Jim Callis joined Matt Spiegel and Barry Rozner today on The Score to talk about Cubs prospects. As you might expect, they talked about some of the bigger names that everyone is counting on in the near future. Callis is still the top prospect guru, in my opinion, especially from the scouting perspective.
- On the Cubs future shortstop: Callis was asked if Starlin Castro will eventually move to 3B to eventually make room for Javier Baez or Junior Lake. If you've read my prospect pieces in the past, you already know the answer to this. While Castro may not ever be a great defensive SS, he is better than either Javier Baez or Junior Lake. Callis even used a similar analogy by comparing him loosely to Derek Jeter in the sense that he'll be an offensive SS who isn't ideal defensively. Baez figures to outgrow the position and Lake has probably already done so and lacks the range, quickness to play SS -- and in my opinion, probably 2B too. Baez projects more as a 3rd baseman. He did mention Marco Hernandez as a possibility down the line. He's a lower level favorite of mine as a kid with solid tools across the board.
- On Josh Vitters: Callis defended the pick, saying he certainly warranted being picked that high (although I contend Matt Wieters was the best available player that year), but said he probably won't live up to his draft status. He's not going to be a star, but he's young and hit well in AA as one of the younger players in that league. Callis thinks his upside now is more of a solid regular. Personally, I'm willing to see what he does this year at Iowa in a good lineup that includes disciplined hitters Jackson and Rizzo. All 3 players are friends and there are no better two guys for Vitters to emulate at the plate. I also want to reiterate something I've said in the past and was confirmed in my conversation with Shiraz Rehman. While it is not easy, hitters can improve their plate approach. It depends on the players aptitude and willingness to adapt. It's also less likely to happen the older the player gets, but as we mentioned, Vitters is still pretty young. I also think he has the willingness to adapt. My only question with him is his aptitude as far as reading pitchers. I think we'll find out a lot this year.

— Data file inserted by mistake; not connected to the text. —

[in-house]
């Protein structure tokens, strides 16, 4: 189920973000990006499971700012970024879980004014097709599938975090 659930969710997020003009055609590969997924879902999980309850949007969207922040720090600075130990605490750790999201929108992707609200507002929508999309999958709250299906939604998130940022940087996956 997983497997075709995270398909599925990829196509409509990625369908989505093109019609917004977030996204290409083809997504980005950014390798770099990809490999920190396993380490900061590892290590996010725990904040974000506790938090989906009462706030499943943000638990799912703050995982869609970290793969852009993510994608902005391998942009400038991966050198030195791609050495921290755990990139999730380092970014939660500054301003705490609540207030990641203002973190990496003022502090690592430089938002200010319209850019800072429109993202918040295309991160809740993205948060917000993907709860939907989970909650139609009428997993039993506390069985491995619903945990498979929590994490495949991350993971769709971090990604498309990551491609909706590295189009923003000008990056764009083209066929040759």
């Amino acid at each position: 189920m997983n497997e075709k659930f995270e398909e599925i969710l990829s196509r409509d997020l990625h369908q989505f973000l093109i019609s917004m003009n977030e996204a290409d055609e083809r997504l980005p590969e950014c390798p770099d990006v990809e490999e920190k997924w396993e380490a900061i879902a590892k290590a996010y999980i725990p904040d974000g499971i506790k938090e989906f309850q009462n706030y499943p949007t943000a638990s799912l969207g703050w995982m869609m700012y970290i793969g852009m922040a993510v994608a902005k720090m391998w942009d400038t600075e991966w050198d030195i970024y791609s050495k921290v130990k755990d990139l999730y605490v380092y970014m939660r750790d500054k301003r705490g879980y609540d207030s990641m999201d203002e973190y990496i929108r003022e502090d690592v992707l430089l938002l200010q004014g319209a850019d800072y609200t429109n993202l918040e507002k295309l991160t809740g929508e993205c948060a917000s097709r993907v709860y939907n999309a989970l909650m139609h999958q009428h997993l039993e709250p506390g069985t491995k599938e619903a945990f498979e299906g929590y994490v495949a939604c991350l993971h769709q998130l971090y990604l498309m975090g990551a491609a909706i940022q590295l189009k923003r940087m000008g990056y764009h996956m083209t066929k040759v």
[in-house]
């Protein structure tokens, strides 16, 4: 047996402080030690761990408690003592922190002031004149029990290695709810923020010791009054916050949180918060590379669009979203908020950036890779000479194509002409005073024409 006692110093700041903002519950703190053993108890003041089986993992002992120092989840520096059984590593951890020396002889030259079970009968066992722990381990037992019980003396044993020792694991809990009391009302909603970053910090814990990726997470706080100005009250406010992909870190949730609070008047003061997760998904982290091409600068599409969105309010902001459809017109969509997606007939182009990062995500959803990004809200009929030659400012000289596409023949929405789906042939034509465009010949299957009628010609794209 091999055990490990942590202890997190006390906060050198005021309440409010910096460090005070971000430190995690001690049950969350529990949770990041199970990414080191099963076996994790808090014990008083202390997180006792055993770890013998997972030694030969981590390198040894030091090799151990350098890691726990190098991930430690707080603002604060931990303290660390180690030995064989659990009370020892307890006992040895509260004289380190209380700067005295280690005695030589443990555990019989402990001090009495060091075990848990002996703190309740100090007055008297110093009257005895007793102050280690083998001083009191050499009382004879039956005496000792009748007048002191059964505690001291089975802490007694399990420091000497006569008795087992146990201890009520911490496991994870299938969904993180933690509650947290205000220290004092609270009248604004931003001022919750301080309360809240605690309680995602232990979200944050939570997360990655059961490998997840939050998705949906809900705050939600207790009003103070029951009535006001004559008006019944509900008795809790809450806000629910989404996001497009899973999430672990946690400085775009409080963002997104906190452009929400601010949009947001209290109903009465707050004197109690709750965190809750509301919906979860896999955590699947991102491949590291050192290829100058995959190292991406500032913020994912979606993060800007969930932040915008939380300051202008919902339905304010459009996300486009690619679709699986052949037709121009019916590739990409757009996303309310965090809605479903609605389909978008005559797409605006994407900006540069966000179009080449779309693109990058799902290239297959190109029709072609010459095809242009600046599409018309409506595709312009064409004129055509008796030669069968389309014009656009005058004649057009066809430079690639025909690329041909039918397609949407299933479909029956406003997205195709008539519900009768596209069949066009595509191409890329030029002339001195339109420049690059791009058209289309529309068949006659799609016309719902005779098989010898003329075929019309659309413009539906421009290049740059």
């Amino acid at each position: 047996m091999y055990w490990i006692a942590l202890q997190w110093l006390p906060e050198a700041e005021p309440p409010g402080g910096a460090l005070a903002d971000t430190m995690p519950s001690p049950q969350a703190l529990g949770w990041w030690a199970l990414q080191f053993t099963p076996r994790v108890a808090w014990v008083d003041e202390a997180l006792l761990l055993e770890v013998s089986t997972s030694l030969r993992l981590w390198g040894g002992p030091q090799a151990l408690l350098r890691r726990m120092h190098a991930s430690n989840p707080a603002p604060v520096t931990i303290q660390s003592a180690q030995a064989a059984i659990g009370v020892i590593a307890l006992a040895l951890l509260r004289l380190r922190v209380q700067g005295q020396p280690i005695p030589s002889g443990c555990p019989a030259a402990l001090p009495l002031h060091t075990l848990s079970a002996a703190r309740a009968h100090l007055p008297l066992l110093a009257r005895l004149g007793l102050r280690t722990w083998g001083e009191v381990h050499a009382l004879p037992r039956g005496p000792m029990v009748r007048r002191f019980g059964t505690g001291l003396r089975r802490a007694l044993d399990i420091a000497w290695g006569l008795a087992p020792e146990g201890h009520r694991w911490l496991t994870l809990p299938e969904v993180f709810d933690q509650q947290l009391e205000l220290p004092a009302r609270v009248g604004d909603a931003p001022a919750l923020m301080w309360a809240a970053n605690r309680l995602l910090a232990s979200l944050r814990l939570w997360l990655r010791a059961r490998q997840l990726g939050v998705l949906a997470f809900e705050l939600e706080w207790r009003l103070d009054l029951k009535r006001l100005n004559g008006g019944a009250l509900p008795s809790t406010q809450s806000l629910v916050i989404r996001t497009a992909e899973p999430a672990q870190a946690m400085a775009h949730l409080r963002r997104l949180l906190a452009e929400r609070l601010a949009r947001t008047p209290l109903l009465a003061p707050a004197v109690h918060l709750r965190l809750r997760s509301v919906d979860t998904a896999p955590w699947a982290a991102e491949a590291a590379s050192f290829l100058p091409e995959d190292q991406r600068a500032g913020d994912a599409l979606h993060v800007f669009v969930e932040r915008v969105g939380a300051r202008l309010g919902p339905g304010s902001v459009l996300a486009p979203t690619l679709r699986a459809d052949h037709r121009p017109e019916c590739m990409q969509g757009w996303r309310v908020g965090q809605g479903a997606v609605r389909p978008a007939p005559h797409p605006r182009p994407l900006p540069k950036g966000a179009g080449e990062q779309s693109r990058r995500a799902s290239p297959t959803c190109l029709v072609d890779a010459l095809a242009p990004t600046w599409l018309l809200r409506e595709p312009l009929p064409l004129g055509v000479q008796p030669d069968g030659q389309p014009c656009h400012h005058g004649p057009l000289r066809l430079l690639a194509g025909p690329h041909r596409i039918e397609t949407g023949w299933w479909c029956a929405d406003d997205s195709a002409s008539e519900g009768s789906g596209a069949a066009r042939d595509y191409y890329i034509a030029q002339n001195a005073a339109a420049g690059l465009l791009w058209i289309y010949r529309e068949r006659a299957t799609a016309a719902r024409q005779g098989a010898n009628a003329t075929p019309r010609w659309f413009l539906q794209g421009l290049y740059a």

- On Jorge Soler: Callis is a little skeptical on Jorge Soler because of MLB's propensity to hype players from Cuba (and Japan). He'd rank him behind Brett Jackson and Javier Baez and would be in the mix for 3rd with Anthony Rizzo. That statement reminds us to be cautious when it comes to international prospects, but it's also a statement as to how much the Cubs system has come along. It wasn't too long ago that someone like Soler would have been a slam dunk choice for #1. He's thought of as a top 100 prospect and probably top 50 in all of baseball, so the fact he could be 3rd (or even 4th in the Cubs system) says a lot.
- On Matt Szczur: Callis likes Szczur more than a couple of other well-known prospect gurus. He said Szczur will not be a slap-hitting outfielder but should have extra base power with 10-15 HRs a year. He's fast enough to steal bases and play a good CF defensively. If that holds true, that's more than enough from a CF'er if you can get at least an average OBP. It also potentially sets up a dilemma as to who plays CF in the future between Szczur and Jackson. It's a nice problem to have.
- On Brett Jackson: He thinks Jackson is ready and could probably play everyday right now, but said he wouldn't be surprised to see the Cubs keep him in Iowa and go with Marlon Byrd for now, but he should take over the starting job by midseason. Callis did bring in other factors we've talked about in the past as far as delaying his arb clock, but my feeling is that if the Cubs think he's ready and they get a nice offer for Byrd, they'll make the move sooner rather than later.
I think overall it was an honest assessment yet it was encouraging. There's reason for some cautious optimism with the Cubs system and quite a few of these players are on the cusp of helping the team. Yesterday we touched on some midseason upgrades for the Cubs if it turns out they're playing better than expected. The upgrades, for the first time in recent memory, may just come from within the Cubs organization.